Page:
Data breaches have become increasingly prevalent over the past few months, with major retailers, health insurance providers, pharmacies, and other organizations reporting them. But a new study published by the Ponemon Institute found that most data breaches are the result of criminal attacks, not accidental disclosure or technical malfunction.

Researchers at the Ponemon Institute say hackers are placing their crosshairs on healthcare organizations and their respective business associated due to the enormous amount of sensitive data they contain. A typical health insurance provider, for instance, may have customers' names, addresses, birthdates, phone numbers, social security numbers, annual income, and more. Once this data is acquired, it's often sold on the black market to other individuals or organizations with nefarious intent.

Each year, researchers at the Ponemon Institute conduct a study of privacy and security trends regarding sensitive data in the healthcare industry. In its most recent study, researchers found that criminal hack attacks, such as the use of malicious software and phishing, have taken over as the leading cause of data breaches. This is in stark contrast to previous years, in which lost devices was the leading cause of data breaches.

To put the problem of criminal data breaches involving the healthcare industry into perspective, the Ponemon Institute estimates that these attacks have increased by 125% from just five years prior. Furthermore, medical identify theft has doubled during that same time period.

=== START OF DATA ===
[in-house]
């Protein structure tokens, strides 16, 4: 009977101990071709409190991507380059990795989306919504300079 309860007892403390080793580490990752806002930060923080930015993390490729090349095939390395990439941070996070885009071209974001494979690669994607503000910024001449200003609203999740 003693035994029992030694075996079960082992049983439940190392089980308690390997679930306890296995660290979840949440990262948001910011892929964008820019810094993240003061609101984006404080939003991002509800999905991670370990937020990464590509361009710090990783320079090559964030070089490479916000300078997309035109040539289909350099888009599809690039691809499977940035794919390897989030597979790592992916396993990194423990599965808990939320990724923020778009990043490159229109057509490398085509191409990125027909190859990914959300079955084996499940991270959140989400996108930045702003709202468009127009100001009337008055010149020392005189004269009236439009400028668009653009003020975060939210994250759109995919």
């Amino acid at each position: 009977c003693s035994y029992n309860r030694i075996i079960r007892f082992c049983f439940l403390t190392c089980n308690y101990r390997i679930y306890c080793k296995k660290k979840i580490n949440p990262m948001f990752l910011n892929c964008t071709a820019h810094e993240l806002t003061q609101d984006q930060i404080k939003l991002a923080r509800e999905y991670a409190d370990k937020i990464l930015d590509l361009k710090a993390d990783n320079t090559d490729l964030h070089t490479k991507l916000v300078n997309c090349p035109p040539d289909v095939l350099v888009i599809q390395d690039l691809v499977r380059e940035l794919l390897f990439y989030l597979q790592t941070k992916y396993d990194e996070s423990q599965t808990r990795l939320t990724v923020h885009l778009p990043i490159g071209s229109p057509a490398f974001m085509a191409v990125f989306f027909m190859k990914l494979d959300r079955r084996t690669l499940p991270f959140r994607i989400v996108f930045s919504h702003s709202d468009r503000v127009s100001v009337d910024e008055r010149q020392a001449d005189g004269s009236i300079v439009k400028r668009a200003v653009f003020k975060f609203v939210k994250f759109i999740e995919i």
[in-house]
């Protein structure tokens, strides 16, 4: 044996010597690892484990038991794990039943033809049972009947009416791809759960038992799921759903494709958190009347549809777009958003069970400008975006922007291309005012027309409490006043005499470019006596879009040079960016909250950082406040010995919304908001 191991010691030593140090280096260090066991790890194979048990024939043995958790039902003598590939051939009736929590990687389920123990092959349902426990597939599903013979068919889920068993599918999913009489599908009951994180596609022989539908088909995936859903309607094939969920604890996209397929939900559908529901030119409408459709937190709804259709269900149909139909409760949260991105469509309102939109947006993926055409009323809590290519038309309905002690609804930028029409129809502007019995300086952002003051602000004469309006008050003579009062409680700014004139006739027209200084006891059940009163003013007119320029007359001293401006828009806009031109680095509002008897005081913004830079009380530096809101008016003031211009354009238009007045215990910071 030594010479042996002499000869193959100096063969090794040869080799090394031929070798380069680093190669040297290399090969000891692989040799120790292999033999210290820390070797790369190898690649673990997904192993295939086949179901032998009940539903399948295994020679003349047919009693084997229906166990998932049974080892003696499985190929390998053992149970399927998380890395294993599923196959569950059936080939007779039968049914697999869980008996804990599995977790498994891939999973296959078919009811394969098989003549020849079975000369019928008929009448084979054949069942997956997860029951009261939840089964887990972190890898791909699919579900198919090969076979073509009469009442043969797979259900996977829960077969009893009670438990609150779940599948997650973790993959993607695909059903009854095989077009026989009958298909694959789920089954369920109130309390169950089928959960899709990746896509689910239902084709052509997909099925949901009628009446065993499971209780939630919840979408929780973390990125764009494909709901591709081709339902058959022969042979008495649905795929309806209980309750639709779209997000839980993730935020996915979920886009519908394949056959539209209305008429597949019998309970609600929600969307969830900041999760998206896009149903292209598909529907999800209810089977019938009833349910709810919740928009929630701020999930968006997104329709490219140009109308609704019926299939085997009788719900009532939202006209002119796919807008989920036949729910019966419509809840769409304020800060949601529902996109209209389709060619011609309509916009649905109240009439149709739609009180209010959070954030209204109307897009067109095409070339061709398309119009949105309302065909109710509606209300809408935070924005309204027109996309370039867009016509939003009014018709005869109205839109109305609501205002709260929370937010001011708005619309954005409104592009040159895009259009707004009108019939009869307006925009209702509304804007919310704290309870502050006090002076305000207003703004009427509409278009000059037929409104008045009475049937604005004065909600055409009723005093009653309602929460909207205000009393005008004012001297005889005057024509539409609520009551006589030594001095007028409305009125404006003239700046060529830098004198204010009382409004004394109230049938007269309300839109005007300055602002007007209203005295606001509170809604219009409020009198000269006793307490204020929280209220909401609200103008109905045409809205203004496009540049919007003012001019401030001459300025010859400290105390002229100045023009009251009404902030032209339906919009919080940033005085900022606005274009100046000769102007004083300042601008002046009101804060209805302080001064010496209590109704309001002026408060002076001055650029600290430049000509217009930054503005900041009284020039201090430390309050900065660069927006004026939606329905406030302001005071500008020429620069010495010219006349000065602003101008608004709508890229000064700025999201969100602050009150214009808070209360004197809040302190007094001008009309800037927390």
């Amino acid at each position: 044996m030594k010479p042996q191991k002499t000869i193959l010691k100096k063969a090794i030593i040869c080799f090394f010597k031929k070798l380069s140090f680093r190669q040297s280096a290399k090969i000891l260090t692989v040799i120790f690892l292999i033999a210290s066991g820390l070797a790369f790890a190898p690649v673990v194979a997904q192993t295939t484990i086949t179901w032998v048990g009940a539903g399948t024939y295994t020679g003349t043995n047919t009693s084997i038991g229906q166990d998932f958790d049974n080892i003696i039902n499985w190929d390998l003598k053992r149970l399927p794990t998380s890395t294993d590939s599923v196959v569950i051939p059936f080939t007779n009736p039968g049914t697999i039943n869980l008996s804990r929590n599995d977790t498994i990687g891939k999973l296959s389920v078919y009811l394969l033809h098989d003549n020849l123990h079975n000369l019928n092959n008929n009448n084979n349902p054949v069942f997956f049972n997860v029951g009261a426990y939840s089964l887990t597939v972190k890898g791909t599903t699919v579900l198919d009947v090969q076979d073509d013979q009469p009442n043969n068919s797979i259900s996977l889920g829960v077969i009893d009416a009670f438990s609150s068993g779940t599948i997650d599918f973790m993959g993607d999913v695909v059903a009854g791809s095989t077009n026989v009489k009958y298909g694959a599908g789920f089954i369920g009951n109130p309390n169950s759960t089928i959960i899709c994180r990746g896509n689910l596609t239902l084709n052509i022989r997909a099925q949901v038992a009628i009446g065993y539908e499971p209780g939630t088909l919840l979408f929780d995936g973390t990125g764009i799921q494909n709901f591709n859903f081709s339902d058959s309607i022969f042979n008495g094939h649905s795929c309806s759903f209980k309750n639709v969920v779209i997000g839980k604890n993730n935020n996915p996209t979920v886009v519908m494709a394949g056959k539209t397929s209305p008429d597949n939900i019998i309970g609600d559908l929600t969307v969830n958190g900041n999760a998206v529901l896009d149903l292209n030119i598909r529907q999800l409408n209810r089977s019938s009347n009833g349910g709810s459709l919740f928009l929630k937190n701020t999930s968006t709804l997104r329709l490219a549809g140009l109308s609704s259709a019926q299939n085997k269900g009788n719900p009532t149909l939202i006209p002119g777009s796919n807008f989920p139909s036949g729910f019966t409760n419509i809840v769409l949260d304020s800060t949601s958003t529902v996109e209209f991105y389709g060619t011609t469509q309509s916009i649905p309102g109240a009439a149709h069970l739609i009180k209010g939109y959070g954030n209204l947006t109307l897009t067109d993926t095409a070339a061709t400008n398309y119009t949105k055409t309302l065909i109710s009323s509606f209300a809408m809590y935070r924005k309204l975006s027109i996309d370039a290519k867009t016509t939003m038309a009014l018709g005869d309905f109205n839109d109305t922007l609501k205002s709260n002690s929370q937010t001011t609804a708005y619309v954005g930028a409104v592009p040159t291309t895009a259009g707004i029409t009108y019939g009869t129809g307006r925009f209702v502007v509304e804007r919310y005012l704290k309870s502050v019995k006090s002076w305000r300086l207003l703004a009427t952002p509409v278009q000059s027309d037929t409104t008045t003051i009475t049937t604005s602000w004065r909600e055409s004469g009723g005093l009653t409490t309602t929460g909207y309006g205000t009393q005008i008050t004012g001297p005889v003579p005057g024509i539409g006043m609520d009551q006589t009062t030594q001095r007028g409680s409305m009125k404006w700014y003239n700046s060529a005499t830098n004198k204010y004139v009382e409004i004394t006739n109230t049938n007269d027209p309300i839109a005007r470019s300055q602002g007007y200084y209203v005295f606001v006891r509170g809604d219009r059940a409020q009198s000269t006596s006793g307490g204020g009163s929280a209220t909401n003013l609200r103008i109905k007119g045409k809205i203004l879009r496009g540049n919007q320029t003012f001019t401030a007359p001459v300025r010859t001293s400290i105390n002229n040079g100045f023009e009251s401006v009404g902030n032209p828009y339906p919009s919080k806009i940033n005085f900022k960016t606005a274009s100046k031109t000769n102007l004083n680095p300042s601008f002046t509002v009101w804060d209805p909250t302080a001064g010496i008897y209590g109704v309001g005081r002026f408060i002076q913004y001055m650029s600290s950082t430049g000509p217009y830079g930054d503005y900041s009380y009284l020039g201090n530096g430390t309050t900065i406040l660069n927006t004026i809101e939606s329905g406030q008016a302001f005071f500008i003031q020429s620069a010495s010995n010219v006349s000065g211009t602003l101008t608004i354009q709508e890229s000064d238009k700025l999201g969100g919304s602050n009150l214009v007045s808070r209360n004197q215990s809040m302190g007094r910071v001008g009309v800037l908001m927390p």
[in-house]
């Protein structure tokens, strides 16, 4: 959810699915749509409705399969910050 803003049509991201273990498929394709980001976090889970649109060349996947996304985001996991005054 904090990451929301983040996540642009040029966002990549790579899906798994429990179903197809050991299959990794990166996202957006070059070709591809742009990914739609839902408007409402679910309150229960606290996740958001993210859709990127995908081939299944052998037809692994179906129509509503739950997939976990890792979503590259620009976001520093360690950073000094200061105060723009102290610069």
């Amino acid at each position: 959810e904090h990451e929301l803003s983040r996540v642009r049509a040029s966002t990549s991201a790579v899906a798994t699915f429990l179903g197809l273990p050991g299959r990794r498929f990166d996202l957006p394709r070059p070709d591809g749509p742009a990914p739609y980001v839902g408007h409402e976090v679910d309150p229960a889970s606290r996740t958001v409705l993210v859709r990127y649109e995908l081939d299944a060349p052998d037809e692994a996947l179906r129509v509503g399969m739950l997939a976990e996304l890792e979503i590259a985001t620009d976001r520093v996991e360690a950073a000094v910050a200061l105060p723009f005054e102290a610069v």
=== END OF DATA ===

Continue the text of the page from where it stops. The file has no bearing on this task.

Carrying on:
Why are hackers going after healthcare institutions? Well, researcher attribute this disturbing trend to two primary factors: first, healthcare organizations contain a treasure trove of sensitive data that can be resold on the black market. Second, healthcare organizations often lack the necessary resources and technologies to fully protect their patients' data. This is why it's important for all healthcare facilities and covered entities to implement safeguards to protect their patients' data from unauthorized access and use.

"We are seeing a shift in the causes of data breaches in the healthcare industry, with a significant increase in criminal attacks. While employee negligence and lost/stolen devices continue to be primary causes of data breaches, criminal attacks are now the number-one cause," said Dr. Larry Ponemon, chairman and founder, Ponemon Institute. "Since first conducting this study, healthcare providers are starting to make investments to protect patient information, which need to keep pace with the growing cyber threats."

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